Programs that incorporate both nutrition education and exercise are more likely to incite weight loss than programs that focus on nutrition alone. 81% of the studies with significant body weight findings incorporated both exercise and nutrition into their interventions.

The remaining three studies with significant weight change results focused on nutrition only.

To achieve weight loss among participants, incorporating both nutrition education and active weight management (i.e., weight monitoring; food diaries) will more likely achieve positive outcomes than focusing exclusively on nutrition education

To address participants’ physical fitness, activity-based programs that provide active, intensive exercise and fitness measurement (e.g., 6-minute walk test, standardized physical activity monitoring) will more likely achieve positive outcomes than programs that provide only education, encouragement, or support for physical activity.

Additional resources

The Small County Care Integration Quality Improvement Collaborative, an initiative of CIBHS, has helped 13 rural California county mental health departments improve medical outcomes for their clients by concentrating on approaches that can be taken within mental health agencies.  Their Change Package includes several suggested strategies, including:

  • Train staff to collect vitals on clients at every visit, including weight, height, and blood pressure.
  • Acquire medical equipment, including scales and blood pressure cuffs, that mental health staff can use and teach them how to use the equipment.
  • Place height and weight scales in a variety of settings (clinics, wellness centers, etc.)
  • Teach method for getting accurate health histories and physical health risk inventories.
  • Develop a flowchart of the process for monitoring clients physical health (to add steps into their current/usual process)
  • Promote the value of physical health with clients and teach them to monitor their chronic conditions
  • Teach clients how to take their own blood pressure at home.
  • Create mechanisms to track key vitals for clients (e.g. in Wellness Centers),including providing means for clients to keep track of their status
  • Acquire or develop and provide to clients physical health guidance and fact sheets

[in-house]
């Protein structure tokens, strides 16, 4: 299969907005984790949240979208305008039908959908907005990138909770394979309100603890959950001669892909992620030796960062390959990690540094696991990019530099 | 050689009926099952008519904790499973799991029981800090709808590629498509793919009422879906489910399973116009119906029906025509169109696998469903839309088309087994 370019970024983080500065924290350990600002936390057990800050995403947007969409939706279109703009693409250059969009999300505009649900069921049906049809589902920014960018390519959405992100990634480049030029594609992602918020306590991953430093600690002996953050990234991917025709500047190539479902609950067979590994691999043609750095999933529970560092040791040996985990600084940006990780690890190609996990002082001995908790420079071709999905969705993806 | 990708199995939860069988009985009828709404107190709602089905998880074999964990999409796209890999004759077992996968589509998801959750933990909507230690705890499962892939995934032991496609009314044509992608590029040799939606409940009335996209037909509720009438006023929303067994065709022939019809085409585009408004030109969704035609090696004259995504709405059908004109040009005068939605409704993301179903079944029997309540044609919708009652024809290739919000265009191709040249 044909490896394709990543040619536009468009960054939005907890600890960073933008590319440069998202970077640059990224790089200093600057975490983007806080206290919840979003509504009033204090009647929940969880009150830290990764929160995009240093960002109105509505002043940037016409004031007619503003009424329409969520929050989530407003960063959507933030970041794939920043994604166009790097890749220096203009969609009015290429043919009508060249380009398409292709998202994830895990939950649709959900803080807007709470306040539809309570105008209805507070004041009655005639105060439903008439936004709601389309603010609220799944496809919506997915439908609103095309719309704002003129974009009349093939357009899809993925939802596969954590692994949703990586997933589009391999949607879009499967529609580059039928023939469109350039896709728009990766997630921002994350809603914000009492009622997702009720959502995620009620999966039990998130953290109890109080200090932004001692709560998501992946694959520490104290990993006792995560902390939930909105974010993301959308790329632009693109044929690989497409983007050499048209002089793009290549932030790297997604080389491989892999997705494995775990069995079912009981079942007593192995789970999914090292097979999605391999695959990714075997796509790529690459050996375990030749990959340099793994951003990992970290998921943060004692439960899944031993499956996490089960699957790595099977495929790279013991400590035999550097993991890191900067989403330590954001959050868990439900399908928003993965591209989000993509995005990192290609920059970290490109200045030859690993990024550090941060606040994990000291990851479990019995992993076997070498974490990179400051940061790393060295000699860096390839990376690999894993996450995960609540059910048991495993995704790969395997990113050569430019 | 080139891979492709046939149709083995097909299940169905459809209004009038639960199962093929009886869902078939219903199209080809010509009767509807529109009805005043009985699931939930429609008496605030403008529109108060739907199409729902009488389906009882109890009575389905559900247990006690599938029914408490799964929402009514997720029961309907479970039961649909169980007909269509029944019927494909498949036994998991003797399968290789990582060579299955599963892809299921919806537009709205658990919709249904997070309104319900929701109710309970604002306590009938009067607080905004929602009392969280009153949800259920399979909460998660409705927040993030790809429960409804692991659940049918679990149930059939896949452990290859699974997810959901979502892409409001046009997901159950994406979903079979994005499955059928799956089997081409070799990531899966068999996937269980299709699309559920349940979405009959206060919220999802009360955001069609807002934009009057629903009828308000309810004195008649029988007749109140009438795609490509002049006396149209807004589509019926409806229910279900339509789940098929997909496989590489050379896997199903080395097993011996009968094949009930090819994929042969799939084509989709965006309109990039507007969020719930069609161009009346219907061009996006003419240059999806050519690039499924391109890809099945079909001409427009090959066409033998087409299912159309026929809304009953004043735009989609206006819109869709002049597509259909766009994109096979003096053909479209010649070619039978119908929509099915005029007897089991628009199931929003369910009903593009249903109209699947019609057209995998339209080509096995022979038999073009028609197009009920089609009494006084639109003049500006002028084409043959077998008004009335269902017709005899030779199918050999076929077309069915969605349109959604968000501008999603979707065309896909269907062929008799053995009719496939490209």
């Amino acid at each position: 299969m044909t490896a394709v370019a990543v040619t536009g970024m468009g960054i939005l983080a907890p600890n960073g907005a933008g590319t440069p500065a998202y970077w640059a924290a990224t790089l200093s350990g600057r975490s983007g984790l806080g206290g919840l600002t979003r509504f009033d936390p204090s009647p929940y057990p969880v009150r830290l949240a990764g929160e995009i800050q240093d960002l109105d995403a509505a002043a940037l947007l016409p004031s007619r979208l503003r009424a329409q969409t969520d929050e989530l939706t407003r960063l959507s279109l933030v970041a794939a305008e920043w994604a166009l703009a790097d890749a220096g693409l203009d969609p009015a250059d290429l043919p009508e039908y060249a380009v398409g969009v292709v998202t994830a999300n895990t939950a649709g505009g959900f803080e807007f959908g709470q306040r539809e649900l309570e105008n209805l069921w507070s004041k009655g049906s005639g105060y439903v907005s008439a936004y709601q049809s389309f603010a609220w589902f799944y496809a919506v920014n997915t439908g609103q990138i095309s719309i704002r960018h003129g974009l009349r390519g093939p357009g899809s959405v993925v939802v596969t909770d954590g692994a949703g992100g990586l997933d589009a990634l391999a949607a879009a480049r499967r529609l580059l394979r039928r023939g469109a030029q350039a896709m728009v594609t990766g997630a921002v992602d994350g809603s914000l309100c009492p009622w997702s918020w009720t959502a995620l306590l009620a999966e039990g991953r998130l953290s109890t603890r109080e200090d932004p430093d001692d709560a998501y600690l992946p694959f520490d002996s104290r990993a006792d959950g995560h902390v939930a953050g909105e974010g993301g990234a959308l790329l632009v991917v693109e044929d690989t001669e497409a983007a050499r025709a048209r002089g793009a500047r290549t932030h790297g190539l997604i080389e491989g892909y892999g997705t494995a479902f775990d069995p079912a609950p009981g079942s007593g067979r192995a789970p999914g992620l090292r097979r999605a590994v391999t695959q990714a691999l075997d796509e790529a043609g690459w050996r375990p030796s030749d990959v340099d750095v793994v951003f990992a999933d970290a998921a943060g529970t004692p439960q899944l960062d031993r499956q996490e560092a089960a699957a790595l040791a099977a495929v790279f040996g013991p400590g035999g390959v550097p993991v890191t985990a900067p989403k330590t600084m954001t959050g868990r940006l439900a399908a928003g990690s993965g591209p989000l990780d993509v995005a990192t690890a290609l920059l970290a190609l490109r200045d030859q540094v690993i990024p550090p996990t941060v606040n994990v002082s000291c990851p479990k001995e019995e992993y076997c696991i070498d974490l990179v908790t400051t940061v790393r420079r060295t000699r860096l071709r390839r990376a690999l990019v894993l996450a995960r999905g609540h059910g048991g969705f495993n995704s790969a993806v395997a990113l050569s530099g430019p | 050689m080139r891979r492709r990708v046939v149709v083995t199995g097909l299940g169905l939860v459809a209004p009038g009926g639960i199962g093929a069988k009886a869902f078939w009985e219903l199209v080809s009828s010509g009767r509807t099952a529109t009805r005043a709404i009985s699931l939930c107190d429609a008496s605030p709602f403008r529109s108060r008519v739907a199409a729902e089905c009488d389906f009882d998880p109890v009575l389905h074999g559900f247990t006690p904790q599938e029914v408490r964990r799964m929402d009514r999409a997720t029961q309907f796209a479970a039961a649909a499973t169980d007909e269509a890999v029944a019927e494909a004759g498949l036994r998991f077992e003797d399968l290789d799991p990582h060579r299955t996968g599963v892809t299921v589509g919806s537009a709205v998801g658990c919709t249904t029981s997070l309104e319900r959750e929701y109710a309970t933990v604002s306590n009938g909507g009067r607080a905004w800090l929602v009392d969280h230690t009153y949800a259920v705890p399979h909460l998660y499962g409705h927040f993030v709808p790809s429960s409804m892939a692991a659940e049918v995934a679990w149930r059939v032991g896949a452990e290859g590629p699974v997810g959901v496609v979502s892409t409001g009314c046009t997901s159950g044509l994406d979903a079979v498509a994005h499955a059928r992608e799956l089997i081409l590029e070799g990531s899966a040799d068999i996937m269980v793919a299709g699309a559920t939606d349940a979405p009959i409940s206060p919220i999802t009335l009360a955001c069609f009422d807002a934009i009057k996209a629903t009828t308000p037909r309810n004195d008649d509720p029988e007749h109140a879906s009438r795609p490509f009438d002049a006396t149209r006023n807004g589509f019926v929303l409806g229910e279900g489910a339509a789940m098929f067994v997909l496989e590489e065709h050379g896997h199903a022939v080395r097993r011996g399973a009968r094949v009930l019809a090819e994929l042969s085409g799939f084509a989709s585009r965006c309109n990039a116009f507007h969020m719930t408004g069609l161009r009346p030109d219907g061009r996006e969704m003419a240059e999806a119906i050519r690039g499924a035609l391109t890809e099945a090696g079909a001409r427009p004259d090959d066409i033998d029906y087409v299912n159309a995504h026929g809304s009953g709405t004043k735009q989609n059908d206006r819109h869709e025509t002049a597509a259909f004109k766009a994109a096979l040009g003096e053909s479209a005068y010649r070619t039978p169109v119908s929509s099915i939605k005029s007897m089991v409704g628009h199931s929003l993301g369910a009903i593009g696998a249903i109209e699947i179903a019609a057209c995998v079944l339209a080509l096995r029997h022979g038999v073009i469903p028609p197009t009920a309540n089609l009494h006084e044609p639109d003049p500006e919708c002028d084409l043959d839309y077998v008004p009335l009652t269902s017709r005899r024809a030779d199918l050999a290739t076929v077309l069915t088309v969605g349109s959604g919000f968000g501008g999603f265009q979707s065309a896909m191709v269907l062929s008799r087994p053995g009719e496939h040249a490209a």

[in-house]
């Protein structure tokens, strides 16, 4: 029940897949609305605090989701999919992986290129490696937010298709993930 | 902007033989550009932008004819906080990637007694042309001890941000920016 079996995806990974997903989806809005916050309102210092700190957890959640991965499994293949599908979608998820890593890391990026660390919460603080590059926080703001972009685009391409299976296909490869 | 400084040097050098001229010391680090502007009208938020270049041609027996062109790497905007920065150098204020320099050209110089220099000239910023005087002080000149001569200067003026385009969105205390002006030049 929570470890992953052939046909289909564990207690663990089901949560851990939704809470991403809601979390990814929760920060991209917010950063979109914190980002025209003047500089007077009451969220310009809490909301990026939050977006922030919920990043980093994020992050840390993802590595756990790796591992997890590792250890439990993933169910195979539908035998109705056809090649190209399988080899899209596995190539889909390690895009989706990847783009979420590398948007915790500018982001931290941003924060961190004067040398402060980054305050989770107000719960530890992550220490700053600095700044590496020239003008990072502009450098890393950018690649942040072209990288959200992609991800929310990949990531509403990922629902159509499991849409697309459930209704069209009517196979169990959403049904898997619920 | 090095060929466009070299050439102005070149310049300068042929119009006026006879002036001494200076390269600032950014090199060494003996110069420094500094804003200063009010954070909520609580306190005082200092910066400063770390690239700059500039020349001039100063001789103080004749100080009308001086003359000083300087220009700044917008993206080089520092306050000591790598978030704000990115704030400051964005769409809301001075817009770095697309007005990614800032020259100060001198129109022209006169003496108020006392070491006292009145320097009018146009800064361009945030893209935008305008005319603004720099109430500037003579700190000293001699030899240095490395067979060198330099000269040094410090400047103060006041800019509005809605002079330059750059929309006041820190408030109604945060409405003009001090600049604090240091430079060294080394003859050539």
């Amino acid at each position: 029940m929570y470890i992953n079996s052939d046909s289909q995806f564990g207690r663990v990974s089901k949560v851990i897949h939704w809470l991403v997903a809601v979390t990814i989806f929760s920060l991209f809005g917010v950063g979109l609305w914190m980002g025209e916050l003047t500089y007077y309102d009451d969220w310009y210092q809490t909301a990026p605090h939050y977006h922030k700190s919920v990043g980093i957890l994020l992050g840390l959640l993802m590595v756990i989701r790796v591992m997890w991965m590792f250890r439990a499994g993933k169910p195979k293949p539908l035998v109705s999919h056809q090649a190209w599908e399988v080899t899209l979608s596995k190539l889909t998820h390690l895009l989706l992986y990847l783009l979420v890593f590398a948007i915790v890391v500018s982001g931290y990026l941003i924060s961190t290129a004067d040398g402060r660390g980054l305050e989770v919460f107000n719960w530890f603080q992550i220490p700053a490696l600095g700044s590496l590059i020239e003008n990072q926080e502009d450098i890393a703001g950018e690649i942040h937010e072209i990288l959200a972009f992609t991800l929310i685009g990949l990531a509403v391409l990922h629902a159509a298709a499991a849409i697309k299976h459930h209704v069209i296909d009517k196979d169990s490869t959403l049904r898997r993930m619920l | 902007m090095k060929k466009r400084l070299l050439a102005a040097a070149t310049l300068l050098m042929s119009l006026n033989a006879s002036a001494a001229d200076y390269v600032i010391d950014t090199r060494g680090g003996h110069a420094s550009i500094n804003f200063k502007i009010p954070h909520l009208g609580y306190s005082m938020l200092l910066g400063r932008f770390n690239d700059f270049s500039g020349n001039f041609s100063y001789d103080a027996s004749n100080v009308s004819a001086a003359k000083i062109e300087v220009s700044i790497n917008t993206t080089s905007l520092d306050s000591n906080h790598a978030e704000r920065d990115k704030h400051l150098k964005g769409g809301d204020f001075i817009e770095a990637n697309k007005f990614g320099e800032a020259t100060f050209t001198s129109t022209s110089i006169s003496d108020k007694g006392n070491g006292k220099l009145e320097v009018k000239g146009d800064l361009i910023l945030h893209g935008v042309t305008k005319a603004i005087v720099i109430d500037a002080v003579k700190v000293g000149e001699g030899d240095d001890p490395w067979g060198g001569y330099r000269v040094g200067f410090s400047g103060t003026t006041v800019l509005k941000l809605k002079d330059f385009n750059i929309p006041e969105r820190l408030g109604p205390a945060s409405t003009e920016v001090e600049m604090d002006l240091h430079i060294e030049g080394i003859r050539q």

• Identify and assist clients’ in using websites designed to help them track health.

To assist mental health and primary care collaboration in identifying and treating cardiovascular disease among persons with serious mental health disorders, CalMEND in California created a Pre-Work Manual, a Change Package and measurement strategies for counties engaged in its pilot program.  The Appalachian Consulting Group has developed the Peer Support Whole Health Training Manual (2009) to encourage healthy life-styles.  The Manual contains client questionnaires, learning exercises and suggested activities designed to improve six life-style domains:  physical activity, sleep, healthy eating, stress management, service to others and support network.

There has been some concern expressed about having persons who are physically compromised engaging in a physical exercise program.  ACE Fit’s website gives tips on assessing the risks  and appropriate level of exercise.  Horizon House has developed two forms in conjunction with their exercise and wellness program:  one is a physician authorizaton for the client’s engaging in exercise and the other is a client consent for exercise participation.

Wellness Worksheets” by Insel and Roth (2012) contains 295 pages of questionnaires and worksheets related to physical and emotional health as well as setting and reaching health goals.

High Impact Mental Health – Primary Care Research for Patients with Multiple Co-Morbidities (S. Azrin, Psychiatric Services, April, 2014) delves into ways to increase patients efficacy for self-management, improve antidepressant adherence, and optimize telephone depression care, among other topics, for patients with multiple psychiatric and medical co-morbidities.

CIHS’s 2014 “Health Promotion Resource Guide: Choosing Evidence-Based Practices for Resucing Obesity and Improving Fitness for People with Serious Mental Disorder” helps behavioral health administrators, agencies, families and consumers select approaches that have been empirically shown to be effective.  The guide contains two companion checklists: Evaluating Health Promotion Programs for Persons with Serious Mental Illness: What Works? and Evaluating Your Organization’s Readiness to Adopt a Health Promotion Program for Persons with Serious Mental Illness.

The leading cause of accelerated mortality is ischemic heart disease.  “Nonfasting Screening for Cardiovascular Risk Among Individuals Taking Second Generation Antipsychotics” (E. Vanderlip et al, Psychiatric Services, 2014) outlines newer guidelines for cholesteral and diabetes screening that provide alternatives to fasting blood draws.